Since 1982   




Earned Value is an objective measurement of how much work has been accomplished on a project.

Earned Value, Performance Measurement, Management by Objectives, and Cost Schedule Control Systems are synonymous terms. The use of either manufacturing standards or a Line-of-Balance methodology for measuring accomplishment on the factory floor is an earned value process.

Earned Value improves on the "normally used" spend plan concept (budget versus actual incurred cost) by requiring the work in process to be quantified.

Using the earned value process, members of management can readily compare how much work has actually been completed against the amount of work planned to be accomplished. Earned Value requires the project manager to plan, budget and schedule the authorized work scope in a time-phased plan. The time phased plan is the incremental "planned value" culminating into a performance measurement baseline. As work is accomplished, it is "earned" using the same selected budget term. Earned Value compared with planned value provides a work accomplished against plan. A variance to the plan is noted as a schedule or cost deviation.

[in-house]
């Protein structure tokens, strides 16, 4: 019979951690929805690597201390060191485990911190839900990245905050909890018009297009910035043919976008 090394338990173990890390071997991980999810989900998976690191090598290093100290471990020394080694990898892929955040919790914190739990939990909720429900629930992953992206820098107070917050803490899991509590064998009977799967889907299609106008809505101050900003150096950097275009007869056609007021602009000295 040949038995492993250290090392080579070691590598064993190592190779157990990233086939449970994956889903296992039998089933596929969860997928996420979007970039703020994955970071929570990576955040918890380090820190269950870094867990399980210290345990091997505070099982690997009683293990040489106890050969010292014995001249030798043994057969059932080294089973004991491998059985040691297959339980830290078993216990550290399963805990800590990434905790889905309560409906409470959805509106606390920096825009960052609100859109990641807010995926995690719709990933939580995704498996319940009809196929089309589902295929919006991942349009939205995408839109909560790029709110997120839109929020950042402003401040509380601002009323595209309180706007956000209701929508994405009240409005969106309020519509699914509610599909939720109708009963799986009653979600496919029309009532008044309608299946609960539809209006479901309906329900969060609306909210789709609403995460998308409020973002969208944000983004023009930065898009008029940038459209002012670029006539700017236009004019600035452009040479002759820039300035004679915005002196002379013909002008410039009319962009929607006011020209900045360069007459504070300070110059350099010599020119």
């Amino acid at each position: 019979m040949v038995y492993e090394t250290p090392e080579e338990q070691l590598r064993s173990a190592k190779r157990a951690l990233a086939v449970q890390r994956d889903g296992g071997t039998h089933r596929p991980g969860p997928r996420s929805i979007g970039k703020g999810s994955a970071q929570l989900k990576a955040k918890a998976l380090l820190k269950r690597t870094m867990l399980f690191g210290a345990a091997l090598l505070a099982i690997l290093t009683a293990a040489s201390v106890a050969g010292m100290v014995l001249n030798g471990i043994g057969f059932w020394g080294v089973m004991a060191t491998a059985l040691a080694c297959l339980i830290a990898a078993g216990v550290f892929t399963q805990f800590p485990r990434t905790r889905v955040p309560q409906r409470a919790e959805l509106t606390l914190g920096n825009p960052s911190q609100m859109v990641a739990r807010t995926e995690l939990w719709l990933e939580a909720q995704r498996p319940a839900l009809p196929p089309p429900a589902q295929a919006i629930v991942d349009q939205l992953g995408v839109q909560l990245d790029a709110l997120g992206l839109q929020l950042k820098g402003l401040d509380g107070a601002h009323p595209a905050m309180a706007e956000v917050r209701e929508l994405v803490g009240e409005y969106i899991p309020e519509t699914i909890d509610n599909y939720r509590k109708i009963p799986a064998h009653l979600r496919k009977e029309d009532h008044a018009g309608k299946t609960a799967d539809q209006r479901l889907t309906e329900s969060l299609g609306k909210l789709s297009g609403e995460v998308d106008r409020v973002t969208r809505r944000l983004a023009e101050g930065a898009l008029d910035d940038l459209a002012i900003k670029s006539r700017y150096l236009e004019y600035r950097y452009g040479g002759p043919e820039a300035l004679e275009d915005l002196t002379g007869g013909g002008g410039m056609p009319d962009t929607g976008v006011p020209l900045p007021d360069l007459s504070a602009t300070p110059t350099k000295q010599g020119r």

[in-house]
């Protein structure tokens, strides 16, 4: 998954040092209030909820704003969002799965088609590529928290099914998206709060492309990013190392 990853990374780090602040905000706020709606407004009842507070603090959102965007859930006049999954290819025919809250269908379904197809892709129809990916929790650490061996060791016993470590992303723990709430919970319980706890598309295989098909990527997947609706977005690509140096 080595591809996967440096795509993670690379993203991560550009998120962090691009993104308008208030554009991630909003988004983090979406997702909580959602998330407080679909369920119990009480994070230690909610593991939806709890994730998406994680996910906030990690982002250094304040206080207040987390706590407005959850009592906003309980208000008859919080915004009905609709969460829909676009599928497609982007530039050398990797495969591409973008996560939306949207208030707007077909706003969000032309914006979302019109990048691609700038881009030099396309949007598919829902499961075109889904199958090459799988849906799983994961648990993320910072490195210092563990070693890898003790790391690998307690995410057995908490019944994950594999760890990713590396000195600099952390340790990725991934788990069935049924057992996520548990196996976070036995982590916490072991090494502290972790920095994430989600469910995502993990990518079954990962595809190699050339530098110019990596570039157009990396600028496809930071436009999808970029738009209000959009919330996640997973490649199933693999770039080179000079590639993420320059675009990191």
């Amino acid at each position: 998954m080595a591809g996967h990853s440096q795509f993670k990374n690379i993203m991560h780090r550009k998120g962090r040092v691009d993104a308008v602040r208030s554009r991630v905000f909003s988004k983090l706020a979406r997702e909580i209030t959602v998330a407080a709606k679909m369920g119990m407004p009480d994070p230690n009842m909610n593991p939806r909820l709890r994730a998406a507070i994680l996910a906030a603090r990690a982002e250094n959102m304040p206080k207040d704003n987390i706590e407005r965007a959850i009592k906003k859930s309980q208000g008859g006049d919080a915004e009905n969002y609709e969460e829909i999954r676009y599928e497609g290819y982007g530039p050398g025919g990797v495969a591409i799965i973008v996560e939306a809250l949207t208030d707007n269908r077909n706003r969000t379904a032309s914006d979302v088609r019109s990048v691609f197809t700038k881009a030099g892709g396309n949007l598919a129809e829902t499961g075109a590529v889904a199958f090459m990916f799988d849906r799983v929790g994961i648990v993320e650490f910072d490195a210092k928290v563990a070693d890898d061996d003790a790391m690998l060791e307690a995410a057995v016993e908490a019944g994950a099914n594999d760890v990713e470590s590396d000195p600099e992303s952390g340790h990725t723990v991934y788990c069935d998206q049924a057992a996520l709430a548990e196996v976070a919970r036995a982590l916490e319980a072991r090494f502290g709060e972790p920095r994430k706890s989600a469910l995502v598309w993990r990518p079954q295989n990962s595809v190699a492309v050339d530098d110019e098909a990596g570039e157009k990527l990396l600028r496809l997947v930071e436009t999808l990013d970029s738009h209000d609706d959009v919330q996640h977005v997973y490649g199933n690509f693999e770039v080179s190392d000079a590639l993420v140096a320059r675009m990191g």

Normally the established accounting system provides accumulation of actual cost for the project. The actual cost is compared with the earned value to indicated a over or under run condition.

Planned Value, Earned Value, and Actual Cost data provides an objective measurement of performance, enabling trend analysis and evaluation of cost estimate at completion within multiple levels of the project.

Project management should be applied to every project where the owners of the final product wish to ensure that the expended resources were used efficiently. On major projects the application of good project management tools will aid in the selection of the right course when managers need to make financial and time allocation decisions.